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I am having a real problem with my stored procedure with this script:

    INSERT INTO #tr_TxnDetails       
    SELECT 
        b.pid,
        b.etc
    FROM tbl_SomeTableA as a
    JOIN tbl_SomeTableB as b ON a.etc = b.etc 
        AND a.SomeColumn = b.SomeColumn 

    -- This is throwing error: Violation of PRIMARY KEY constraint. Cannot insert duplicate key in object 'dbo.tr_TxnDetails'. 
    INSERT INTO tr_TxnDetails
    ([id], [etc])
    SELECT  a.[id],
            a.[etc]
    FROM #tr_TxnDetails as a
    WHERE not exists (select 1 from tr_TxnDetails as b where a.[id] = b.[id]);

How do I make sure the during the INSERT INTO statement to tr_TxnDetails it is not inserting a row with the same primary key: pid ?

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this is possible duplicate stackoverflow.com/questions/2136273/… –  Anri Dec 9 '12 at 20:17
    
Why are you trying to insert a row with a duplicate key? Does that even logically make sense? Don't just silence the error - remove the underlying problem. –  usr Dec 9 '12 at 20:20
    
@usr - xybrek is not trying to insert a row with a duplicate key, he's trying to avoid doing that –  Martin Wilson Dec 9 '12 at 20:22
    
@MartinWilson but where is the duplicate value coming from? It is invalid in the first place. It shouldn't be there. Just turning on IGNORE_DUK_KEY is a fix for the symptom, not the cause. –  usr Dec 9 '12 at 20:26
2  
@xybrek - is the primary constraint definitely just on id? I haven't got access to a db at the moment but what you're doing does look like it should avoid inserting duplicate ids –  Martin Wilson Dec 9 '12 at 20:28

2 Answers 2

up vote 0 down vote accepted
INSERT INTO #tr_TxnDetails       
SELECT 
    b.pid,
    b.etc
FROM tbl_SomeTableA as a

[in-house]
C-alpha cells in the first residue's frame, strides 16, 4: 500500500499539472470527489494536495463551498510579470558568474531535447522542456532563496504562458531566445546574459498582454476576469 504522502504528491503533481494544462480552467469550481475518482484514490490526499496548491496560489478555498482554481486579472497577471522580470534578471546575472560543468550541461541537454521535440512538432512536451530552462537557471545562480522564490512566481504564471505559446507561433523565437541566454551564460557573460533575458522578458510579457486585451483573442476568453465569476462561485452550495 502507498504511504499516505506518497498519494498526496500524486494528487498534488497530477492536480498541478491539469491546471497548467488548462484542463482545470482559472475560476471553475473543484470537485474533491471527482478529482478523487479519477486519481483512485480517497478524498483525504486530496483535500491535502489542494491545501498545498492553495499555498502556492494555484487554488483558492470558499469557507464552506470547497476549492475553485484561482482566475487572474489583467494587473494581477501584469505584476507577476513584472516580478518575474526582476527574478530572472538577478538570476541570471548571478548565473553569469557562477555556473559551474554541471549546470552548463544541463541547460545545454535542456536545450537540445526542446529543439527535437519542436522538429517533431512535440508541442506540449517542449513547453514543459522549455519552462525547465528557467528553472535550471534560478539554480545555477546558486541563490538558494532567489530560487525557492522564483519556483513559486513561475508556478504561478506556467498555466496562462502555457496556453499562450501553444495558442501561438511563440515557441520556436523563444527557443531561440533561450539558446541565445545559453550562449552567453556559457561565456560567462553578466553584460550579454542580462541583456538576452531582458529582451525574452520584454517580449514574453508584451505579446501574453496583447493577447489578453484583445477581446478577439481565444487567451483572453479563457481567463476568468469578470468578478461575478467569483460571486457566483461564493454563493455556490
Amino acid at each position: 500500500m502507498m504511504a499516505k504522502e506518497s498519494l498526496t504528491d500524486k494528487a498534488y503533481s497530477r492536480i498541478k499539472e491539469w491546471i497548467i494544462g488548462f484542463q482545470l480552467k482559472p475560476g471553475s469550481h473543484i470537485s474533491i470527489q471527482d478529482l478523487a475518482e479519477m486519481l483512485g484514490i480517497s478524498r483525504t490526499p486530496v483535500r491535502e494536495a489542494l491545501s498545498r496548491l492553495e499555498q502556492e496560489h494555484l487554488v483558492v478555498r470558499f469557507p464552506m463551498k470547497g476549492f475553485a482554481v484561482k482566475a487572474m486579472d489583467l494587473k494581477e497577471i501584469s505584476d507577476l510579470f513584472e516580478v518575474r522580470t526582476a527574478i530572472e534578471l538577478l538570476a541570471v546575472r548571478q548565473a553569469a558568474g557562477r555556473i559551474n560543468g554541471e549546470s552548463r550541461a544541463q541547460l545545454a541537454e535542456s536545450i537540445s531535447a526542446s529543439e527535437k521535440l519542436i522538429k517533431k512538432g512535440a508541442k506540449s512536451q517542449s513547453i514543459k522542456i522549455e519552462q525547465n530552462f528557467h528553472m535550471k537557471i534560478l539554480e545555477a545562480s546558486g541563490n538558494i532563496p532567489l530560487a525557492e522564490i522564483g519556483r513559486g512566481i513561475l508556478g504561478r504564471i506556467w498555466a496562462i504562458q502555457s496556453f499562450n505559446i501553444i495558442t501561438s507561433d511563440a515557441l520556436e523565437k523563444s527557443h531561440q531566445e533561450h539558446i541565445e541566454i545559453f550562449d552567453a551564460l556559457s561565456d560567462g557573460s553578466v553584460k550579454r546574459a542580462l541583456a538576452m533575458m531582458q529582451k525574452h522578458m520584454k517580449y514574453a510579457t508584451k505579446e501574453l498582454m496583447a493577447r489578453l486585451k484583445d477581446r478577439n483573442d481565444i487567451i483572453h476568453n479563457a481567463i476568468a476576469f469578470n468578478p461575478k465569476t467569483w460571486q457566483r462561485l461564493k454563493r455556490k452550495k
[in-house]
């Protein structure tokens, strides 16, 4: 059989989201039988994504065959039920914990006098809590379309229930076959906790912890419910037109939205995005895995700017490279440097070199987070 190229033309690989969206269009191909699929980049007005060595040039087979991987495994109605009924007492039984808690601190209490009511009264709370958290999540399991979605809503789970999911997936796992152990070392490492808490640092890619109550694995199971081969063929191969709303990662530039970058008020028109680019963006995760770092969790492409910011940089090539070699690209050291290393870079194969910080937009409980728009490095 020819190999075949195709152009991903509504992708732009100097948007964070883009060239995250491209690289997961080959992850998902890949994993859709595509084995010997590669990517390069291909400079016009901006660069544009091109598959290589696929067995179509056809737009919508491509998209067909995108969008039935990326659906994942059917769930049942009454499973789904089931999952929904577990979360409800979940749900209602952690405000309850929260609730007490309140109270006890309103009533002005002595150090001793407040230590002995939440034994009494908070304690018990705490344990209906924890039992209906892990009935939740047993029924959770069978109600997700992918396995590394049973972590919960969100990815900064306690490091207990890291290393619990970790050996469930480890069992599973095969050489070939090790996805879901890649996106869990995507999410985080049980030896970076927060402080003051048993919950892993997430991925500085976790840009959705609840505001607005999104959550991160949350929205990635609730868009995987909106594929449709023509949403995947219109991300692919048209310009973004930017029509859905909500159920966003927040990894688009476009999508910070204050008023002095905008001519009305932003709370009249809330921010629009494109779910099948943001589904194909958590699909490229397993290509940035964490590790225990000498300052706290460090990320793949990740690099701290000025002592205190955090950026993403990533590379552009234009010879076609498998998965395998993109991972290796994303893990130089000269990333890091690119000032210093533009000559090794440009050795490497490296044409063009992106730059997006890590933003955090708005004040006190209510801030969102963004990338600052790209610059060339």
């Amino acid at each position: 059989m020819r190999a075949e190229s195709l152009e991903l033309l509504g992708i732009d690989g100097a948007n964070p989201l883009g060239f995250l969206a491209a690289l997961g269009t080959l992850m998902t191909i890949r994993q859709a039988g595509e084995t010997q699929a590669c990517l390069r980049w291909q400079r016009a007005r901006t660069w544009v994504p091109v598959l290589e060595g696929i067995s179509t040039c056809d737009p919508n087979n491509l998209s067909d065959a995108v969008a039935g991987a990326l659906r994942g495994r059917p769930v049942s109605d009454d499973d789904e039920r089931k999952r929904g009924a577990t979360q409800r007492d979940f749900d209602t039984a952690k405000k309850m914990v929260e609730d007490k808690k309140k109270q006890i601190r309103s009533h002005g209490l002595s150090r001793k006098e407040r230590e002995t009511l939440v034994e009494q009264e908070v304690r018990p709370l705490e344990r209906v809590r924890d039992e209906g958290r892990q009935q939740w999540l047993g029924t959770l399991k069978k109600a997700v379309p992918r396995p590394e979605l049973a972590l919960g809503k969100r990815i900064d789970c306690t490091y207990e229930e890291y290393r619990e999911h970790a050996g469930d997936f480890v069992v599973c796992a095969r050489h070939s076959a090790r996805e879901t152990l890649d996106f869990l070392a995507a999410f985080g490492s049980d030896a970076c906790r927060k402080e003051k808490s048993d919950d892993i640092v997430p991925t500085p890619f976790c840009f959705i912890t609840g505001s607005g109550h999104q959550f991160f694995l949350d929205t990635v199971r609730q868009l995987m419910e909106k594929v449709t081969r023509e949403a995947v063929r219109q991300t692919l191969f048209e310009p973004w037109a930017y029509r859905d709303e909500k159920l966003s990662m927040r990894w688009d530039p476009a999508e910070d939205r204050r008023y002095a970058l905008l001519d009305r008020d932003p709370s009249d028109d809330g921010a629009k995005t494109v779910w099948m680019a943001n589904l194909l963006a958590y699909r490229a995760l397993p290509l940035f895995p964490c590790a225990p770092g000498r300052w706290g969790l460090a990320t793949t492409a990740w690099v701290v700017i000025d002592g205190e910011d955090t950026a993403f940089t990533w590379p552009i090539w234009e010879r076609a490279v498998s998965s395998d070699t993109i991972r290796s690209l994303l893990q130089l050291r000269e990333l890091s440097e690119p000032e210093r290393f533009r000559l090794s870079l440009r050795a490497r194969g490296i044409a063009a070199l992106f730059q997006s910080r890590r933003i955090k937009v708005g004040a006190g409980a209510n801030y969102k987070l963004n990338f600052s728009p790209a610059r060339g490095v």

JOIN tbl_SomeTableB as b ON a.etc = b.etc 
    AND a.SomeColumn = b.SomeColumn 
  WHERE b.pid NOT IN (select distinct id from tr_TxnDetails) --<<--

INSERT INTO tr_TxnDetails
([id], [etc])
SELECT  a.[id],
        a.[etc]
FROM #tr_TxnDetails as a
share|improve this answer

I think that your first INSERT ... SELECT statement is producing duplicates and then these duplicates are causing primary key errors in your second select. Your WHERE EXISTS clause only guards against inserting a duplicate that is a duplicate of an existing row.

I will come to your query later, but just to show you can cause this error quite simply with the following set of statements:

create table TableA
(
  Pid INT PRIMARY KEY,
  etc INT
 );


INSERT INTO TableA
SELECT 1, 0
UNION 
SELECT 1, 2

and here is the error:

Violation of PRIMARY KEY constraint 'PK__TableA__C57059387F60ED59'. Cannot insert duplicate key in object 'dbo.TableA'.: INSERT INTO TableA SELECT 1, 0 UNION SELECT 1, 2

Now back to your query, the simple re-write is to ensure that the query only returns DISTINCT rows:

INSERT INTO #tr_TxnDetails       
SELECT DISTINCT
    b.pid,
    b.etc
FROM tbl_SomeTableA as a
JOIN tbl_SomeTableB as b ON a.etc = b.etc 
    AND a.SomeColumn = b.SomeColumn 

INSERT INTO tr_TxnDetails
([id], [etc])
SELECT  a.[id],
        a.[etc]
FROM #tr_TxnDetails as a
WHERE not exists (select 1 from tr_TxnDetails as b where a.[id] = b.[id]);

This should do the trick for you.

One further point is that in your example you should do away with the temporary table step unless there is a good reason for it, such as some other processing between those two statements. Here is the rewritten query:

INSERT INTO tr_TxnDetails       
SELECT DISTINCT
        b.pid,
        b.etc
FROM tbl_SomeTableA as a
JOIN tbl_SomeTableB as b ON a.etc = b.etc 
     AND a.SomeColumn = b.SomeColumn 
WHERE not exists (
    select 1 
    from tr_TxnDetails as c 
    where a.[id] = C.[id]
);
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